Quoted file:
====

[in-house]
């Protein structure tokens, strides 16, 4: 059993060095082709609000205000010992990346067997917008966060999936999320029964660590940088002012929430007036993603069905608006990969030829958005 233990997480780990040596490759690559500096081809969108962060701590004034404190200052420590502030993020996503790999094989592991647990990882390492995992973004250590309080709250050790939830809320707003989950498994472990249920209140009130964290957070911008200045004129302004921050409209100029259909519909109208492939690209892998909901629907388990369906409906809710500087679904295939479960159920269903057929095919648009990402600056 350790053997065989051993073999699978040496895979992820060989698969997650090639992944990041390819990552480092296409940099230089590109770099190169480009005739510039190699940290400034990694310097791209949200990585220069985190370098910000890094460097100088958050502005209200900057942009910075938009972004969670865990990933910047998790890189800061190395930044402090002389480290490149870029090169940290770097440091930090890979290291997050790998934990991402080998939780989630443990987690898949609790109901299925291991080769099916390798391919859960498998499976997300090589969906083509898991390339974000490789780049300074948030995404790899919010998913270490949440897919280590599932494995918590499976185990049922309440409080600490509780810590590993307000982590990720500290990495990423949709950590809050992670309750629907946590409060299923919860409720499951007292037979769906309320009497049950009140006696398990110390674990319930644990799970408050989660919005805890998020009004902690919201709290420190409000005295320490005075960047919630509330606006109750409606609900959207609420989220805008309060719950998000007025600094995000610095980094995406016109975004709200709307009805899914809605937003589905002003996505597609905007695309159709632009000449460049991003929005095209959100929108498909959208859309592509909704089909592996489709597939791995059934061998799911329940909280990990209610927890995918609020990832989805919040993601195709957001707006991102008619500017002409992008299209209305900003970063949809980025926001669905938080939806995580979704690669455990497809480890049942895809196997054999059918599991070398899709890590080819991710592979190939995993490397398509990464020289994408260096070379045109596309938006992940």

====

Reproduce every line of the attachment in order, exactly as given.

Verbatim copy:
[in-house]
């Protein structure tokens, strides 16, 4: 059993060095082709609000205000010992990346067997917008966060999936999320029964660590940088002012929430007036993603069905608006990969030829958005 233990997480780990040596490759690559500096081809969108962060701590004034404190200052420590502030993020996503790999094989592991647990990882390492995992973004250590309080709250050790939830809320707003989950498994472990249920209140009130964290957070911008200045004129302004921050409209100029259909519909109208492939690209892998909901629907388990369906409906809710500087679904295939479960159920269903057929095919648009990402600056 350790053997065989051993073999699978040496895979992820060989698969997650090639992944990041390819990552480092296409940099230089590109770099190169480009005739510039190699940290400034990694310097791209949200990585220069985190370098910000890094460097100088958050502005209200900057942009910075938009972004969670865990990933910047998790890189800061190395930044402090002389480290490149870029090169940290770097440091930090890979290291997050790998934990991402080998939780989630443990987690898949609790109901299925291991080769099916390798391919859960498998499976997300090589969906083509898991390339974000490789780049300074948030995404790899919010998913270490949440897919280590599932494995918590499976185990049922309440409080600490509780810590590993307000982590990720500290990495990423949709950590809050992670309750629907946590409060299923919860409720499951007292037979769906309320009497049950009140006696398990110390674990319930644990799970408050989660919005805890998020009004902690919201709290420190409000005295320490005075960047919630509330606006109750409606609900959207609420989220805008309060719950998000007025600094995000610095980094995406016109975004709200709307009805899914809605937003589905002003996505597609905007695309159709632009000449460049991003929005095209959100929108498909959208859309592509909704089909592996489709597939791995059934061998799911329940909280990990209610927890995918609020990832989805919040993601195709957001707006991102008619500017002409992008299209209305900003970063949809980025926001669905938080939806995580979704690669455990497809480890049942895809196997054999059918599991070398899709890590080819991710592979190939995993490397398509990464020289994408260096070379045109596309938006992940």